Countering the current view of many environmental activists that sovereign nations cannot provide effective environmental governance, The State and the Global Ecological Crisis offers analyses and case studies that explore the prospects for "reinstating the state" as a facilitator of progressive environmental change rather than a contributor to environmental destruction. The authors recognize that, despite the new pressures of global economic competition and rapid technological change, the state remains the preeminent institution with the capacity and authority to secure environmental protection. The book explores the possibilities for the "greening" of the state, domestically and internationally, looking at states both as individual governments and in multilateral or regional regimes. It examines cases in North America, Europe, Australia, and the Philippines and analyzes the broader theoretical implications.
The first part of the book focuses on domestic environmental governance, with both single and comparative case studies that range from the potential emergence of an "ecological state" paralleling the development of the welfare state to the theory and practice of environmental justice in the United States. The book's second part addresses the role of the state in transnational environmental governance and looks at topics including environmental rights in the European Union, hybrid forms of governance involving both state and nonstate actors, and an alternative foundation for global environmental governance. Each chapter not only offers a critical analysis of current developments but also identifies new initiatives and opportunities that may accelerate environmental progress.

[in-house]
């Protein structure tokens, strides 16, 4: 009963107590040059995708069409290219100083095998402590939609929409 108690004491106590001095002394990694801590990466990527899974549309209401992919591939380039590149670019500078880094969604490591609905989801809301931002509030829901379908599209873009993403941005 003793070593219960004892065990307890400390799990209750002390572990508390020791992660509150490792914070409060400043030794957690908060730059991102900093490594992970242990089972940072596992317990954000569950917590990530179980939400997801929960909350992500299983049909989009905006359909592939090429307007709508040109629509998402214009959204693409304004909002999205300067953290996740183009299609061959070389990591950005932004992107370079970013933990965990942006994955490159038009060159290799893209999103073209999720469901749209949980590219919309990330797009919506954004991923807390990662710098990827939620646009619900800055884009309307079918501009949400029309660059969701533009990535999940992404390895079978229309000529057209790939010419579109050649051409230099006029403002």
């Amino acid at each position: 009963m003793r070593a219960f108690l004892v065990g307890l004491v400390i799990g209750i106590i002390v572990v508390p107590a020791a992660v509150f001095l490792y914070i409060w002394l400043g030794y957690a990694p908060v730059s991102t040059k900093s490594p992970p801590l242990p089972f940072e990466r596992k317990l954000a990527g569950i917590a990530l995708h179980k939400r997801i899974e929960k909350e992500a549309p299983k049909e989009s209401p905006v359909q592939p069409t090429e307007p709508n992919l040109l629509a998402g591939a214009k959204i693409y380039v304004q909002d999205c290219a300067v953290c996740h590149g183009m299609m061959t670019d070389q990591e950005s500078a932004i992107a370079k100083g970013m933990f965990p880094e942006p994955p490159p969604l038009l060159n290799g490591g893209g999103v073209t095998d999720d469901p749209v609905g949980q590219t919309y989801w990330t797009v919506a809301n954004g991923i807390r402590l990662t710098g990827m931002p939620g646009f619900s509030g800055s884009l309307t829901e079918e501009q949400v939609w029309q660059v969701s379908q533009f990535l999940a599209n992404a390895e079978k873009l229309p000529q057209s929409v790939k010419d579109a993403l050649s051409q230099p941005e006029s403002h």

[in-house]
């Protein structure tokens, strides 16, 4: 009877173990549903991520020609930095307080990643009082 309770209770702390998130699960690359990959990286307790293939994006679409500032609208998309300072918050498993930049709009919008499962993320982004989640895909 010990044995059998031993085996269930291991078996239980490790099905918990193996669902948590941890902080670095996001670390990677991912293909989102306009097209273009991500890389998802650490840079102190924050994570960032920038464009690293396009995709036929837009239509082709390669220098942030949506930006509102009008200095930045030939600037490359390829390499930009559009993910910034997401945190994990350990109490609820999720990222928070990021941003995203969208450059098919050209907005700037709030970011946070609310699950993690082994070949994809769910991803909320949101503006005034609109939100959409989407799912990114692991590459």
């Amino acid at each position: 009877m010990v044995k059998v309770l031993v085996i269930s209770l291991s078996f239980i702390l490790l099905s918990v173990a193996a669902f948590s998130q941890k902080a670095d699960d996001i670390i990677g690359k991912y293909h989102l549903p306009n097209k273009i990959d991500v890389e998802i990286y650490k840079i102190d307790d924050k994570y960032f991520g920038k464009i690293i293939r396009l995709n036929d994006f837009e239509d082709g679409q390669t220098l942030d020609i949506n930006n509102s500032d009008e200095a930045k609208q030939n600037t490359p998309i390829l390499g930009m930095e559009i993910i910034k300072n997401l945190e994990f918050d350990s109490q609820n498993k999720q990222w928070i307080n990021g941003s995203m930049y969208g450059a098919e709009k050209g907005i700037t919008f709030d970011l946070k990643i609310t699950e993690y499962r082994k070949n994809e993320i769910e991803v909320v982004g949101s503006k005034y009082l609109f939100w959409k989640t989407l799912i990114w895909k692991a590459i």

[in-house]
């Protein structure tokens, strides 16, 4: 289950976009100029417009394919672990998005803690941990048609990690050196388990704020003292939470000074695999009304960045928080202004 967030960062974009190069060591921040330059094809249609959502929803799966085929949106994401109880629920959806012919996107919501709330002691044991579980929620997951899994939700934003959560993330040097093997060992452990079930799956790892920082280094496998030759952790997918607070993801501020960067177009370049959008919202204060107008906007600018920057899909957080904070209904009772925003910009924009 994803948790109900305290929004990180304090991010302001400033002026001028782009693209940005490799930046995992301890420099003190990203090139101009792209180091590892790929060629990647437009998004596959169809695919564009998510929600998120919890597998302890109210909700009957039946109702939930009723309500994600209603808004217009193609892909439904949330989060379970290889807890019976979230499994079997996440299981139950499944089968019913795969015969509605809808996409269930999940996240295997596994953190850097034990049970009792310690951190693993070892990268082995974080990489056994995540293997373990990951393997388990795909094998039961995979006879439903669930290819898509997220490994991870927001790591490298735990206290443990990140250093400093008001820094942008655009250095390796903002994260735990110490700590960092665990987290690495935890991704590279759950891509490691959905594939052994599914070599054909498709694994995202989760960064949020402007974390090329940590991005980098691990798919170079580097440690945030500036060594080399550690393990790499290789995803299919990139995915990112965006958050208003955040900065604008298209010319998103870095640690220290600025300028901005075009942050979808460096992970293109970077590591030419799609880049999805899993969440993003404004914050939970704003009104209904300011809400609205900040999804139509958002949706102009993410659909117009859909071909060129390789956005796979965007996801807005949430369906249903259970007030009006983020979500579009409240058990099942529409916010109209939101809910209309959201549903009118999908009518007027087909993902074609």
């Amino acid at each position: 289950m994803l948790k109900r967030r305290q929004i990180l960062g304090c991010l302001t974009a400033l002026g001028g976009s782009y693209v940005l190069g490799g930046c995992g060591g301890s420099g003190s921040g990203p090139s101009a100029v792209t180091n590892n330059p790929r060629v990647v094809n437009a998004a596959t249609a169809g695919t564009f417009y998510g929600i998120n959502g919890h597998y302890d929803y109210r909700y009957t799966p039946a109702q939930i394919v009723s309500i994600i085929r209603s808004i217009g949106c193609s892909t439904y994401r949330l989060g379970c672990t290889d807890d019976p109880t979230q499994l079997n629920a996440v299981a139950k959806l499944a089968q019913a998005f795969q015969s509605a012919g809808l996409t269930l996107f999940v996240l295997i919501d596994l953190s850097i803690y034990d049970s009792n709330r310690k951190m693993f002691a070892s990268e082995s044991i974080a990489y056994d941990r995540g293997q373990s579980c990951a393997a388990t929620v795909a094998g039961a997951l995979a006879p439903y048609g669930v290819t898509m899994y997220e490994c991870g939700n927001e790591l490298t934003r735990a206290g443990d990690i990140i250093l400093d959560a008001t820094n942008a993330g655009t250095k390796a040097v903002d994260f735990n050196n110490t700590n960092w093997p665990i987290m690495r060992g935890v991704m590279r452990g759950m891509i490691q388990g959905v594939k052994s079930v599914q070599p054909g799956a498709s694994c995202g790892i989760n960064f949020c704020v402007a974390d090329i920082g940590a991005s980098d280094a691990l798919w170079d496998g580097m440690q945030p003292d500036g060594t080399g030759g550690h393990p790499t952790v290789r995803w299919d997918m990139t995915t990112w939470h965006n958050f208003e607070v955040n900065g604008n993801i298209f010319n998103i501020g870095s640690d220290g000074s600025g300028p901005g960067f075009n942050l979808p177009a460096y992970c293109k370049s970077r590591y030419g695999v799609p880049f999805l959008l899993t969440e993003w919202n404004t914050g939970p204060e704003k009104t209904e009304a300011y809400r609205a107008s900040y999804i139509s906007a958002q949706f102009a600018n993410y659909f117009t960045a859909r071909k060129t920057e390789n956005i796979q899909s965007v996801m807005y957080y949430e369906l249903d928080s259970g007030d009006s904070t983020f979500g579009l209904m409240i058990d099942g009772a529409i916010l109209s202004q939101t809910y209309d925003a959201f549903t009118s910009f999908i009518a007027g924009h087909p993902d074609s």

About the Editor
Robyn Eckersley is Reader/Associate Professor in the Department of Political Science at the University of Melbourne. She is the author of The Green State: Rethinking Democracy and Sovereignty (MIT Press, 2004).
"This book makes a significant contribution to the academic and political debates about the role of the state in relation to ecological degradation, on the one hand, and to its potential as the core political institution for developing more sustainable forms of ecological management on the other."
—Andrew Hurrell, Nuffield College, University of Oxford
"Barry and Eckersley provide an invaluable and timely corrective to the many jeremiads declaring the erosion or collapse of the state in the face of ceaseless globalization. Not content with reviewing and repeating the call to 'bring the state back in,' the editors and contributors to this fine volume express the added enthusiasm of developing a critical green theory of the state. This is a much needed and much deferred ambition to which The State and the Global Ecological Crisis represents a powerful, coherent, and lucid original contribution."
—Julian Saurin, Department of International Relations and Politics, University of Sussex
"This book will make a significant contribution to the fields of green political theory and global environmental politics. The state is not, these days, a very popular answer to global ecological matters, and the book runs against the dominant grain of regime analysis as well as the tendencies toward localized activism."
—Ronnie Lipschutz, Professor of Politics, University of California, Santa Cruz